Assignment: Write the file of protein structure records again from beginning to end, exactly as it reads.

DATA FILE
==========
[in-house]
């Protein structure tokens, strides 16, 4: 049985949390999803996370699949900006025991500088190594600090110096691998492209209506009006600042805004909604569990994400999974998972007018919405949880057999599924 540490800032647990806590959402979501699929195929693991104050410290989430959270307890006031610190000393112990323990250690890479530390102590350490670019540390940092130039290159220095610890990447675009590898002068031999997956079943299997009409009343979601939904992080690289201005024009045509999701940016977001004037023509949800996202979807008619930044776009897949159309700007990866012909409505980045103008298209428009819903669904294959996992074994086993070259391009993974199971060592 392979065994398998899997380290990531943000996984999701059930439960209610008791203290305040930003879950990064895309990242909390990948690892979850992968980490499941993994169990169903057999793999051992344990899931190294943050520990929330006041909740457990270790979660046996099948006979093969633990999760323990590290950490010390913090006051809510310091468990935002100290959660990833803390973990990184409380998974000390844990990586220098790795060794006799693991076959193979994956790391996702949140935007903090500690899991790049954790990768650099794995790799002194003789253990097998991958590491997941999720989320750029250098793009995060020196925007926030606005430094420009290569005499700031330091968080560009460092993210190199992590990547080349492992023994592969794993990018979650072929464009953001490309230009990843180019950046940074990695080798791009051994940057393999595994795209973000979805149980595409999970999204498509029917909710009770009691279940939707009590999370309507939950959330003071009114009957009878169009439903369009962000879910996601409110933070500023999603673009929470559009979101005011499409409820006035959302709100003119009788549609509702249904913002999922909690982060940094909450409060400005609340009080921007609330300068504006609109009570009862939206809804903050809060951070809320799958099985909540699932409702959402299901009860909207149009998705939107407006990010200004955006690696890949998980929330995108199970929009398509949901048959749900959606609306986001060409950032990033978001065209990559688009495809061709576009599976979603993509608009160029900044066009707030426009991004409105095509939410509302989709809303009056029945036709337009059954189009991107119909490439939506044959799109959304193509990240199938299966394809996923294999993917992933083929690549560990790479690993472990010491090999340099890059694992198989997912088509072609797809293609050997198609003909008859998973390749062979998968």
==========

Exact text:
[in-house]
């Protein structure tokens, strides 16, 4: 049985949390999803996370699949900006025991500088190594600090110096691998492209209506009006600042805004909604569990994400999974998972007018919405949880057999599924 540490800032647990806590959402979501699929195929693991104050410290989430959270307890006031610190000393112990323990250690890479530390102590350490670019540390940092130039290159220095610890990447675009590898002068031999997956079943299997009409009343979601939904992080690289201005024009045509999701940016977001004037023509949800996202979807008619930044776009897949159309700007990866012909409505980045103008298209428009819903669904294959996992074994086993070259391009993974199971060592 392979065994398998899997380290990531943000996984999701059930439960209610008791203290305040930003879950990064895309990242909390990948690892979850992968980490499941993994169990169903057999793999051992344990899931190294943050520990929330006041909740457990270790979660046996099948006979093969633990999760323990590290950490010390913090006051809510310091468990935002100290959660990833803390973990990184409380998974000390844990990586220098790795060794006799693991076959193979994956790391996702949140935007903090500690899991790049954790990768650099794995790799002194003789253990097998991958590491997941999720989320750029250098793009995060020196925007926030606005430094420009290569005499700031330091968080560009460092993210190199992590990547080349492992023994592969794993990018979650072929464009953001490309230009990843180019950046940074990695080798791009051994940057393999595994795209973000979805149980595409999970999204498509029917909710009770009691279940939707009590999370309507939950959330003071009114009957009878169009439903369009962000879910996601409110933070500023999603673009929470559009979101005011499409409820006035959302709100003119009788549609509702249904913002999922909690982060940094909450409060400005609340009080921007609330300068504006609109009570009862939206809804903050809060951070809320799958099985909540699932409702959402299901009860909207149009998705939107407006990010200004955006690696890949998980929330995108199970929009398509949901048959749900959606609306986001060409950032990033978001065209990559688009495809061709576009599976979603993509608009160029900044066009707030426009991004409105095509939410509302989709809303009056029945036709337009059954189009991107119909490439939506044959799109959304193509990240199938299966394809996923294999993917992933083929690549560990790479690993472990010491090999340099890059694992198989997912088509072609797809293609050997198609003909008859998973390749062979998968």